It's a story that doesn't seem to stop.
The murder of Sophie Toscan Du Plantier has spawned podcasts, documentaries and hundreds, if not thousands, of articles - all focused on trying to figure out what happened on the night of the 23rd of December 1996.
We have covered the story from all angles - reporting on latest events and even reviewing the original West Cork podcast.
With the news this year that gardaí are launching a full review of the investigation that took place all those years ago, we decided to take a look at the two documentaries that, along with the podcast, brought the story to international attention.
You can read our review of the Netflix documentary here.
Murder at the Cottage: The Search for Justice for Sophie opens with an important message shown on screen.
Jim Sheridan is a six-time academy award nominated writer and director.
Well done, Jim.
If the Netflix documentary was a classic true-crime overview of the murder of Sophie Toscan Du Plantier, this five-part Sky series covering the case looks to be the story as told – and experienced – by Jim Sheridan.
His decision to insert himself into the narrative is jarring and at first feels a little self-indulgent.
Do we really need a husky Dubliner speaking about the West Cork landscape, or to hear about how nearly 100 years previously another famous murder took place not far from where Sophie’s body was found.
Beal na Bláth not far from Toormore? It’s a bit of a stretch – but there’s an unwritten rule that anything about or set in West Cork must mention Michael Collins at least once.
Once you get past these flaws (more of which crop up throughout), the episode does take on a wholly earnest feel.
While it’s easy to poke fun at Sheridan for becoming a sort of main character in the telling of the story, it is clear that he cares deeply about the case, and it has affected him over the years.
Interviews with locals such as Billy O’Sullivan of O’Sullivan’s Bar in Crookhaven come across as poignant and emotional, as he recounts his memories of Sophie and the days following her murder.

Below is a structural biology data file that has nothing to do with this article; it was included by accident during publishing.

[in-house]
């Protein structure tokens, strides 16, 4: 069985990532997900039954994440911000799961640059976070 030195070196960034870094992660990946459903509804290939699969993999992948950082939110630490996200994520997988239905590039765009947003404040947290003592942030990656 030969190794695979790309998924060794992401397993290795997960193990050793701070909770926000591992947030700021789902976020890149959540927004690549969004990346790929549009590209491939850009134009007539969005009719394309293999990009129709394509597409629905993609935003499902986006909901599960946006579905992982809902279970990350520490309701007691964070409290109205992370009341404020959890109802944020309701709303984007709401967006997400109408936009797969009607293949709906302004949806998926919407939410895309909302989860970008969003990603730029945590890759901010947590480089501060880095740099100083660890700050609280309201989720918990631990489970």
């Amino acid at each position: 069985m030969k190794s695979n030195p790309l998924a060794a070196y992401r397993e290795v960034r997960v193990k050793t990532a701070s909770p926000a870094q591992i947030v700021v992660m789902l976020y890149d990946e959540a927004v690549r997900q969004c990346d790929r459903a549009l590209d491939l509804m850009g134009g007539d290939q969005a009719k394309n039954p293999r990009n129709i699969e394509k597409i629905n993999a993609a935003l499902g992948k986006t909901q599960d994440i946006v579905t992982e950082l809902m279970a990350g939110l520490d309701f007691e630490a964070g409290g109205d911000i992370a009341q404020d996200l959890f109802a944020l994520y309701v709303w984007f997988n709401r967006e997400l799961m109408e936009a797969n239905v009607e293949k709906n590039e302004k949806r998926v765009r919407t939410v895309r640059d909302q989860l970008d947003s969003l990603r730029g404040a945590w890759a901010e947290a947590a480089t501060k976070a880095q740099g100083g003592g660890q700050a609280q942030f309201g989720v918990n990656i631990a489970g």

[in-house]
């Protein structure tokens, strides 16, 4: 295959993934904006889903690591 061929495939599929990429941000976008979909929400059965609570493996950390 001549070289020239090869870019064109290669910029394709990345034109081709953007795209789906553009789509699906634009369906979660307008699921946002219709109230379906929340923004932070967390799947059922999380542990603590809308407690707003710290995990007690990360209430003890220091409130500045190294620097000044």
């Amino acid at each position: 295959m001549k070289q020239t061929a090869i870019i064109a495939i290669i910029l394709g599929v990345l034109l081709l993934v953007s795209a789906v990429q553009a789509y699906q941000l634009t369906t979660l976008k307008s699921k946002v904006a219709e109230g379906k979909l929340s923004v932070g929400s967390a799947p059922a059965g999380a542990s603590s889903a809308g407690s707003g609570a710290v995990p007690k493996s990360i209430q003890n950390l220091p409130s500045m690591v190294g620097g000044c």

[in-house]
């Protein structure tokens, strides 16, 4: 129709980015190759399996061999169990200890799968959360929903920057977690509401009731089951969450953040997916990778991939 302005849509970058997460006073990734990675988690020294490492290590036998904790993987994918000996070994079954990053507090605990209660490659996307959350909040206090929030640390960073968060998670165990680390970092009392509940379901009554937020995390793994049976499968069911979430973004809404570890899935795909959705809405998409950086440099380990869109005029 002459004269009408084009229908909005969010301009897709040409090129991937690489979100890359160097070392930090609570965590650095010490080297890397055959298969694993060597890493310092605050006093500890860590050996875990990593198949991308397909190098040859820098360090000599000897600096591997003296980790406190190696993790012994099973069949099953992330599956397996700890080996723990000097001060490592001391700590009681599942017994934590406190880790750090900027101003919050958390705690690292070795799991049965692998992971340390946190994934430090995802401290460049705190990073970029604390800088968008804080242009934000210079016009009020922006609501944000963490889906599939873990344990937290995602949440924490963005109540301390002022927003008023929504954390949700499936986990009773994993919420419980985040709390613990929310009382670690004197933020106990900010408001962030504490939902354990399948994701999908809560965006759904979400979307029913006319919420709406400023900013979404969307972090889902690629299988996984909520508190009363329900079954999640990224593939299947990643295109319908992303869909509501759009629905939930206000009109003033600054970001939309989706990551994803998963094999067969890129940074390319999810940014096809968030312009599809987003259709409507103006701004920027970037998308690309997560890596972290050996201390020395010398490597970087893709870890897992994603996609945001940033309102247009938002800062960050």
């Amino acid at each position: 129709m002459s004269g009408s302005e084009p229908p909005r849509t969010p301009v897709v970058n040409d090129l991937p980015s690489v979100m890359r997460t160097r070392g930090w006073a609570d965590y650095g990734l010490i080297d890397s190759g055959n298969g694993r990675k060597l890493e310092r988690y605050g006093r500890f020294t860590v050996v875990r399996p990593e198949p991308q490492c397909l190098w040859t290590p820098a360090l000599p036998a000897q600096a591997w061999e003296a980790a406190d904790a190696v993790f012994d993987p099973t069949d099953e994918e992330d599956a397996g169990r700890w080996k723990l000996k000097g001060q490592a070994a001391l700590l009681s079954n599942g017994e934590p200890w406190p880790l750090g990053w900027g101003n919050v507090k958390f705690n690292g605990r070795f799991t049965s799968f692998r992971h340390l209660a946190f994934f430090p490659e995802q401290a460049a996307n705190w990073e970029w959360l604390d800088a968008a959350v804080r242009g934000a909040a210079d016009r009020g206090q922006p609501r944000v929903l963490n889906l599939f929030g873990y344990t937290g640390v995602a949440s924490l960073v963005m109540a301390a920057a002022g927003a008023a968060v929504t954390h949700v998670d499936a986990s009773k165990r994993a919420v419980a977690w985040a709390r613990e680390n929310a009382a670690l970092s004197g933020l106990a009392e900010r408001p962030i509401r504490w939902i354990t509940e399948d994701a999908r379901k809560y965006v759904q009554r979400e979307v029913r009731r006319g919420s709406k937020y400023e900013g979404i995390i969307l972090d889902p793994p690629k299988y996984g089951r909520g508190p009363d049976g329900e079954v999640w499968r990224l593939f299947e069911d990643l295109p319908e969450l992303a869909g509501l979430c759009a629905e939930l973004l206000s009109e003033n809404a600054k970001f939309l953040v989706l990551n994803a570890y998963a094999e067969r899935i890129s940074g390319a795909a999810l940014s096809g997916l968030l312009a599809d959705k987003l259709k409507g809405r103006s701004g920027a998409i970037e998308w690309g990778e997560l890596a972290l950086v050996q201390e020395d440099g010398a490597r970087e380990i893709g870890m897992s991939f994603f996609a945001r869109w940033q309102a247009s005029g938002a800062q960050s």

Sheridan’s penchant for the dramatic reveals him as more storyteller than documentarian throughout.
We take a trip up to Three Castle Head to retrace Sophie’s steps in the days building up to that fateful night in 1996, where she is said to have seen ‘The White Lady’.
Drone shots and slow-motion clips of spraying water feature as Sheridan tells of the loneliness of the area – how isolated he feels even with a cameraperson tagging along.
Watching it you can’t help but think: wow, I must head out someday for a stroll myself.
While those moments merely add a fluffy artistic touch to the story, this first episode does give you a deeper understanding of the timeline of events on the day that Sophie was found – and the rate at which the gardaí began to quickly make errors in their investigation.
That it took over 24 hours for a pathologist to make their way down to examine the body is still shocking to this day.
The use of archive footage and narration take straight from police records of interviews with people at the time adds to the drama and makes for captivating viewing.
However, it’s hard to ignore the fact that Sophie’s family did not want to be part of the series, asking for their interviews to be removed because ‘everything is focused on Ian Bailey,’ according to her brother.
Old interviews with her parents are used to convey their pain, but the family’s absence is loud.
The episode closes in a similar way to the first in the Netflix series, with the reveal that Ian Bailey was a suspect in the case.
In what is quickly becoming classic Sherdian, it is done so by using a compelling clip of Bailey taken just a few days after the murder in which he says: ‘The only comment I have is you can talk to my lawyer and I put my trust in God.’
For a man who is no stranger to weird comments, it’s an unusual one indeed.